Cover image for Out of this world: the surreal art of Leonora Carrington
Out of this world: the surreal art of Leonora Carrington
Personal Author:
First edition.
Publication Information:
New York, NY : Balzer + Bray, an imprint of HarperCollins Publishers, [2019]
Physical Description:
1 volume (unpaged) : color illustrations ; 24 x 27 cm
Chronicles the life and works of the surrealist artist, who created some of the most enigmatic and startling works of the twentieth century.
Added Author:


Material Type
Call Number
Children's Book 927.592 Carri
Children's Book 927.592 Carri
Children's Book 927.592 Carri

On Order



A gorgeously illustrated picture book biography about the fascinating life of surrealist artist Leonora Carrington, from Michelle Markel and Amanda Hall, the acclaimed team behind The Fantastic Jungles of Henri Rousseau.

Ever since she was a little girl, Leonora Carrington loved to draw on walls, in books, on paper--and she loved the fantastic tales her grandmother told that took her to worlds that shimmered beyond this one, where legends became real.

Leonora's parents wanted her to become a proper English lady, but there was only one thing she wanted, even if it was unsuitable: to be an artist. In London, she discovered a group of artists called surrealists, who were stunning the world with their mysterious creations. This was the kind of art she had to make. This was the kind of person she had to be.

From life in Paris creating art alongside Max Ernst, to Mexico where she met Diego Rivera and Frida Kahlo, Leonora's life became intertwined with powerful events and people that shaped the twentieth century.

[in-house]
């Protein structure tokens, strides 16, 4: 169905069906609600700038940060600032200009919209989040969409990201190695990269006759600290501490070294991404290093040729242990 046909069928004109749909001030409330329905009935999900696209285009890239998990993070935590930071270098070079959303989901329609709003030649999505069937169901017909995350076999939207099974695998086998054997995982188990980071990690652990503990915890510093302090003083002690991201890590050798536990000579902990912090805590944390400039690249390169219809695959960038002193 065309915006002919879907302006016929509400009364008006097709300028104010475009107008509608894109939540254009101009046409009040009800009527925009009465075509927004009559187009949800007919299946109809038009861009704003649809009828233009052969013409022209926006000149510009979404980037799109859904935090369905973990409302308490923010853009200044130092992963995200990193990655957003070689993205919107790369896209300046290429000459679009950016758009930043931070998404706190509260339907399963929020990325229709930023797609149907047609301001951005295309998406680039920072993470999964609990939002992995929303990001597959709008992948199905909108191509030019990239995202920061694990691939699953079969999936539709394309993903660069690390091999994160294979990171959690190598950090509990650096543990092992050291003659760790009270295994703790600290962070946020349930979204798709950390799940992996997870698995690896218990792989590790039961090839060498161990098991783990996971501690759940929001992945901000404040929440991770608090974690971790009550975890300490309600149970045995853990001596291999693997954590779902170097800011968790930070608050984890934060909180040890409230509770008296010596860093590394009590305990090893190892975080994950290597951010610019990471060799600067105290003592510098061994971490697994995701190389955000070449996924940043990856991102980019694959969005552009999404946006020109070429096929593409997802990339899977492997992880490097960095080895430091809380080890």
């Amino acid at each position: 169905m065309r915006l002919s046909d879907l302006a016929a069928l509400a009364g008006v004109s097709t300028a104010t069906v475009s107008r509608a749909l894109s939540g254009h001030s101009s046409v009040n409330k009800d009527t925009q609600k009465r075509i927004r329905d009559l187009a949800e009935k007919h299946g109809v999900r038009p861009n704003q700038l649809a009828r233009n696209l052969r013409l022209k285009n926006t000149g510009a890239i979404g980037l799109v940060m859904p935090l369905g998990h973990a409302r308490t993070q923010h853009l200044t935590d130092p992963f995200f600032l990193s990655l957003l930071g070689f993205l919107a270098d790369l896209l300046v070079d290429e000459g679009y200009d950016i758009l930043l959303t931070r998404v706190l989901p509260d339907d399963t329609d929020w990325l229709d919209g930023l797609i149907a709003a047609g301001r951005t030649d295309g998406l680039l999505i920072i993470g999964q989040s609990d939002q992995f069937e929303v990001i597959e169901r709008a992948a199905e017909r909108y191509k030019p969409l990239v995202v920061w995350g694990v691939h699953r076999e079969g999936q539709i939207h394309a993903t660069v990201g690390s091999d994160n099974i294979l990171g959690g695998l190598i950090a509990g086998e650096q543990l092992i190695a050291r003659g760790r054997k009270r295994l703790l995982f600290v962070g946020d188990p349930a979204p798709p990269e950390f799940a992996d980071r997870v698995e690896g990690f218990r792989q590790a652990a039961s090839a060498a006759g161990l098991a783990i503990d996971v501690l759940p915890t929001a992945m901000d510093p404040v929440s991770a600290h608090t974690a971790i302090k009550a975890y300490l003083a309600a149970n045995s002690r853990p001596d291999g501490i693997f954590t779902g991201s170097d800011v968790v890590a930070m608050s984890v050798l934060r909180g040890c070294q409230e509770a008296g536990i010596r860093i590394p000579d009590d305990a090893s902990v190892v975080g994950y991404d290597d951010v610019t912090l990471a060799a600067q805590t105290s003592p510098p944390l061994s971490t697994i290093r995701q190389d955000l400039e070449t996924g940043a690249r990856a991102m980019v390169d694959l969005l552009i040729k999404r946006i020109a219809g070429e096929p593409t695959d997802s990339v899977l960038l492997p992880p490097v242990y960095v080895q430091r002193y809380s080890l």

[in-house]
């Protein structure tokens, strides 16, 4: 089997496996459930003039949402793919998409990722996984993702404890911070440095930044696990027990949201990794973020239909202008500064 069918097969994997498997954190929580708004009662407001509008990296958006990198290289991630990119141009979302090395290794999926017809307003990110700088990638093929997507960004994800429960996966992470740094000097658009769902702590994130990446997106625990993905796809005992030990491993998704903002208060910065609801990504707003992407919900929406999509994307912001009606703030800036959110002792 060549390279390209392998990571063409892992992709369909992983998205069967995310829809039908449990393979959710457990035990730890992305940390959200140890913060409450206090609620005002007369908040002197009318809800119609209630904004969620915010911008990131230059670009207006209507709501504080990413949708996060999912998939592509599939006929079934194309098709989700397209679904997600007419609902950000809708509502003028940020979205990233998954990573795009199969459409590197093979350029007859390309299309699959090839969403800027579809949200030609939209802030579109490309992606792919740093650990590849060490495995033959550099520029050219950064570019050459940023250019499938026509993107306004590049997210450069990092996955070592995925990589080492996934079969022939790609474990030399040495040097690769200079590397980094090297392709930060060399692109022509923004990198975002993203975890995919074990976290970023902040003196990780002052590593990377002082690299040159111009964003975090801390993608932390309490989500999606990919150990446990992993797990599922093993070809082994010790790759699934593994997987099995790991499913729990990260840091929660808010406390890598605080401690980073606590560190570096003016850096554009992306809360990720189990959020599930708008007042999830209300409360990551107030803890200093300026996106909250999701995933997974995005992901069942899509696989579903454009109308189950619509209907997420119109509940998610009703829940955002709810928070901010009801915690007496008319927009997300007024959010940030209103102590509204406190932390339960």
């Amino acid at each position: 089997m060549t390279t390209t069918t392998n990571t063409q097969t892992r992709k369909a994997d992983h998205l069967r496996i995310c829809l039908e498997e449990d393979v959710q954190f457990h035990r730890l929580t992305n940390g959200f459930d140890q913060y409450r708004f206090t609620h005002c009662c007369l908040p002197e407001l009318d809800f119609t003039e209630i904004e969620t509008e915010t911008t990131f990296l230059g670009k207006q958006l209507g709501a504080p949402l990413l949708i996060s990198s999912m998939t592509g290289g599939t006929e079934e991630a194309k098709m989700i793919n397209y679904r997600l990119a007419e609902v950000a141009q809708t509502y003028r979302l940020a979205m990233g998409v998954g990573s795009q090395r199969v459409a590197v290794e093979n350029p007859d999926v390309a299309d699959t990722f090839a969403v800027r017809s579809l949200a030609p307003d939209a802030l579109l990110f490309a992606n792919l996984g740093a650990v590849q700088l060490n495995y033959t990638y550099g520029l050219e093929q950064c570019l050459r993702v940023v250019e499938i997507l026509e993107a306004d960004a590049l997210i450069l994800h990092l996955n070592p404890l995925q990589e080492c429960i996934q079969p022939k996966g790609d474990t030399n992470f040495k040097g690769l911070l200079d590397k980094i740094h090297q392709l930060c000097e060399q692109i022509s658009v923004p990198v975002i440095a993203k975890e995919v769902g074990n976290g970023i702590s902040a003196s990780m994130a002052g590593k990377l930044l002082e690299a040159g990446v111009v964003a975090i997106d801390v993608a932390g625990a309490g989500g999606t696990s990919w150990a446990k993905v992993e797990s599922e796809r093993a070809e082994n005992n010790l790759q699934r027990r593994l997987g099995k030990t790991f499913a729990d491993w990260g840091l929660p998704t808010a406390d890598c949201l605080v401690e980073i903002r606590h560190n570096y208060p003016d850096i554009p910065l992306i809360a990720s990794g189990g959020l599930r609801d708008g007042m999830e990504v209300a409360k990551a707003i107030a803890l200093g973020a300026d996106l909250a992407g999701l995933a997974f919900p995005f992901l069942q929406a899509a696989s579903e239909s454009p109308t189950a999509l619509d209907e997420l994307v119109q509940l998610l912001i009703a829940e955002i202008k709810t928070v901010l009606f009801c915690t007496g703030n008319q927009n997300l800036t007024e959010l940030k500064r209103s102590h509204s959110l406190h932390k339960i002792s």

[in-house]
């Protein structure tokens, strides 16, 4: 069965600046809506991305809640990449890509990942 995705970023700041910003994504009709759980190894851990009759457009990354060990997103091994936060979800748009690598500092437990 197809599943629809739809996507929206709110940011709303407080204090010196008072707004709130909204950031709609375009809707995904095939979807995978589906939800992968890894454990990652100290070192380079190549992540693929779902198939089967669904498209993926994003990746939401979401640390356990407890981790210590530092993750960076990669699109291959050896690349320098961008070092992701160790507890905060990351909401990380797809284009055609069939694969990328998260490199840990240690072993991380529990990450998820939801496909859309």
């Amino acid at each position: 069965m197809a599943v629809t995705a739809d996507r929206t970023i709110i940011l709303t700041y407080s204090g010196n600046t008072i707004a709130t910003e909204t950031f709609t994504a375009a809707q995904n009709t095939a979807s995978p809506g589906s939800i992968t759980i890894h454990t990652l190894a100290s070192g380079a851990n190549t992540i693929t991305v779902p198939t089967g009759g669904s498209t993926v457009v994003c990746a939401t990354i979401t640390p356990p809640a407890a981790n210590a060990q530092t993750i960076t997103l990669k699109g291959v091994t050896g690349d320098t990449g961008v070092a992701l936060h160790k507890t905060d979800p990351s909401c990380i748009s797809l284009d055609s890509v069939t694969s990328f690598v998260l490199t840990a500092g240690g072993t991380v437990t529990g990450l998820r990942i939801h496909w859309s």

Out of This World is the powerful, stunningly told story of Leonora Carrington, a girl who made art out of her imagination and created some of the most enigmatic and startling works of the last eighty years.

Reviews 4

School Library Journal Review

K-Gr 4-Markel describes the journey of Leonora Carrington from her privileged childhood and her mutinous days as a school girl to her flourishing career in Paris and Mexico City. In the narrative, Carrington's imagination turns domestic spaces and scenes of war into fantastical landscapes full of animal-women and mystical creatures. Surrealism is explained discreetly as Carrington paints against conventions of class, gender, and aesthetics. Hall's illustrations effectively mimic Carrington's style, with wonky perspectives, muted backgrounds, contrasting flashes of color, and delicate line work. The more famous (mostly male) surrealists whom Carrington befriended are never allowed to upstage her story. Frida Kahlo and Diego Rivera saunter by on one page; the "leader" of the surrealists remains unnamed lurking in a corner. Carrington's relationship with Max Ernst receives far less page-space than the strong female friendship she shared with Remedios Varo. In a time where STEM narratives for girls are gaining ground, Carrington's happy obsession with "cats, stones, and magic crystals" provides a reminder that rebellion comes in different forms. Despite being born into a wealthy family, the artist pursued a career that ensured she was "never rich and never proper." VERDICT For budding artists who are searching for a bridge between Barb Rosenstock's Vincent Can't Sleep and Javaka Steptoe's Radiant Child.-Katherine Magyarody, -Texas A&M University, College Station © Copyright 2018. Library Journals LLC, a wholly owned subsidiary of Media Source, Inc. No redistribution permitted.

Publisher's Weekly Review